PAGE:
what the doctor ordered for the touchy-feely seventies, The Bob Newhart
Show was a powerful cog in the MTM Productions machine that cranked out
hit after hit (Mary Tyler Moore, for whom it was named, lead the way for
Bob). Part of the golden-goose Saturday night lineup on CBS (along with
Moore, there was All in the Family, M*A*S*H, and The Carol
Burnett Show), the Newhart series settled in for a comfortable
stay beginning in 1971.
Comfortable is the right word. The series, though never quite out-loud
funny, offered a sort of pleasing comfort zone. Concerning a professional,
childless couple (almost unheard of on television up to that time) living in
an upscale apartment building in Chicago, The Bob Newhart Show
showcases – even celebrates – ordinary people with cushy, secure jobs and
humble but contented lives. It’s pure workaday, down to the Rhoda-like
housewife/neighbor who provides comic relief by burning dinners and burning
laundry (this character would be quickly dropped when the writers, in their
determination to move away from typical sitcom domesticity, found their
psychologist, there is precious little evidence of Bob in action. He
occasionally converses with the tortured Mr. Carlin (Jack Riley, in a
career-making role) and the wimpy Mr. Peterson (played by veteran character
actor John Fiedler), and yet Bob consistently seems believable (no-nonsense,
buttoned down and sober); even his patients – who seem to be recruited right
out of a Jules Fieffer cartoon
– are comfortable – comfortably
wrestling with a sitcom version of dark torment: a “body hang-up,” and other
70s psychobabble. This is a tricky proposition for a comedy, but the writers
pull it off.
Though Bob’s specialty is group therapy, he resists the popular notions of
the day, such as requesting that his patients run naked through the
forest and hug trees. He even winces when someone refers to him as a shrink.
However, you’ll still get your fix of strong seventies – there is plenty of
shag carpeting, loud wallpaper and wide ties to go around (and let’s hear it
for those bed linens!). Yet, curiously, the series does not feel
everybody happy? In the end, it seems so. The bachelor-boy dentist, the hip,
spacey receptionist, the daffy airline navigator, the schoolteacher/wife
(who earns $3500 a year, by the way) are all snug as a bug in a rug, going
out to dinner, playing cards and watching the new phenomenon of Monday
Night Football. Life could be worse. And where else but on television
does it actually snow on Christmas Eve?
real life, Bob Newhart came to prominence a decade before, with a comedy
album (The Button Down Mind of Bob Newhart) that became the
best-selling comedy album of all time. In it, Newhart displays his adeptness
at conducting one-sided phone conversations that tickle because he’s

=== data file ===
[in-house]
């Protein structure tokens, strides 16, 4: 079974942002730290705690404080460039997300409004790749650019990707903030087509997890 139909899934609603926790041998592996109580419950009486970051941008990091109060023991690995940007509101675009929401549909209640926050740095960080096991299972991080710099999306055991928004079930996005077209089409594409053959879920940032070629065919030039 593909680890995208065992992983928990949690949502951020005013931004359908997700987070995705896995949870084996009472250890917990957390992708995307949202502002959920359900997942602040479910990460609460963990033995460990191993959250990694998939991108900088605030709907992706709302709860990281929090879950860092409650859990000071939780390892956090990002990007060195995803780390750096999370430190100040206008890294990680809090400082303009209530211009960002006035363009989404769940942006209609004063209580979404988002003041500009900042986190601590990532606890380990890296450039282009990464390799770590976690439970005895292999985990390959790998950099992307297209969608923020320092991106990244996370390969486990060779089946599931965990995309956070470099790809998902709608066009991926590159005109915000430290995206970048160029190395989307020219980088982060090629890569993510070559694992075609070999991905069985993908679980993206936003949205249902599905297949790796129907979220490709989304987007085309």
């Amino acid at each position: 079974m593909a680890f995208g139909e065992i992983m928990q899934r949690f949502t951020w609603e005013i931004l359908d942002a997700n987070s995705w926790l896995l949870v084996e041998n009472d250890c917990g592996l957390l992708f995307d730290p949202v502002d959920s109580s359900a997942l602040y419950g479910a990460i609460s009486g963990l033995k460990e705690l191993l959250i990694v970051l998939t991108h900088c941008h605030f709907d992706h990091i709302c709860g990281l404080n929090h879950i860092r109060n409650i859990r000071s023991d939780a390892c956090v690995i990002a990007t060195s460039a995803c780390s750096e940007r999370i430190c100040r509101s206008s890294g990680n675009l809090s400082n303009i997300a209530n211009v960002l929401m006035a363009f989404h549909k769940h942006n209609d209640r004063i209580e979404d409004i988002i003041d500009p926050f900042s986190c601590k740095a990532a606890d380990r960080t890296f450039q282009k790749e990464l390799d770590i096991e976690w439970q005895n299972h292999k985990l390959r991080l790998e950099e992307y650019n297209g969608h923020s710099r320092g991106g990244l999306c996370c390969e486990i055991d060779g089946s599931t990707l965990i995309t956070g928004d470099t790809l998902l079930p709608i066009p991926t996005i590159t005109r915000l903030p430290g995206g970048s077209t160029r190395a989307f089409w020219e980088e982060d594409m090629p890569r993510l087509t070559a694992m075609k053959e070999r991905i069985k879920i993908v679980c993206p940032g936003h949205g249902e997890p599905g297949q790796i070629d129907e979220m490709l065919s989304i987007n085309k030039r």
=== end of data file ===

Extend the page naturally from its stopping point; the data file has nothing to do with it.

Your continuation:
repeating what the caller is saying and coming back with unlikely responses.
It’s all about the timing, and Newhart had it. He was given his own variety
show in 1961 (infamously, it won an Emmy after it was cancelled!), but his
befuddled-phone-call act was injected into this sitcom (“Walter, a lot of
your hostility comes from your inability to take criticism…hello?”). In
fact, his picking up a phone and saying, “hello” is the kickoff to the
kickass theme song.
a proto-type Frasier: cosmopolitan and more verbose than your average
bear. At 40 years old, Bob wants for nothing; he has it made. He calls what
he has with his wife a “liberal marriage.” They’re open and honest and meant
for each other, in a believable way that often falls short in sitcom
couplings (Bob admits to Emily, “When you cry, I have this overwhelming
desire to laugh.”). In fact, after marriage, his wife gets to keep her
teaching gig, unlike most other TV wives of that era who find that women’s
lib is fine for the outside world but tends to disrupt a happy home.
sexual innuendo is there, but it's
as mild as baby shampoo; Carol the
receptionist (played with nothing but originality by Marcia Wallace) sits
out the sexual revolution when she debates moving in with a boyfriend: “I’m
stuck between two generations and I’m not getting the fun part of either one
of them.” Also, watch Jerry the dentist work without surgical gloves.
the next decade, Newhart’s next series (Newhart) proved to be funnier
and sharper, with a much more interesting and out-there supporting cast. In
addition, Newhart’s acting chops seemed to have been more finely honed by
the 80s, and he offered us a more distinct personality as the lonesome
loser. Yet it seems that The Bob Newhart Show is the series that is
most beloved and considered classic (this notion must be reconsidered).
Still, you can’t help but think of the old college drinking game called “Hi,
Bob,” in which players, while watching The Bob Newhart Show, take a
swig of an alcoholic substance every time a character says, “Hi, Bob.”
Actually, the “hi, Bob’s” don’t happen as often as you remember (if you are
able to remember at all), but the series goes down smooth and satisfying. It
won’t get you drunk, but you may affect a happy buzz.
Copyright ©2005 PopEntertainment.com. All rights reserved.
Posted: December 23, 2005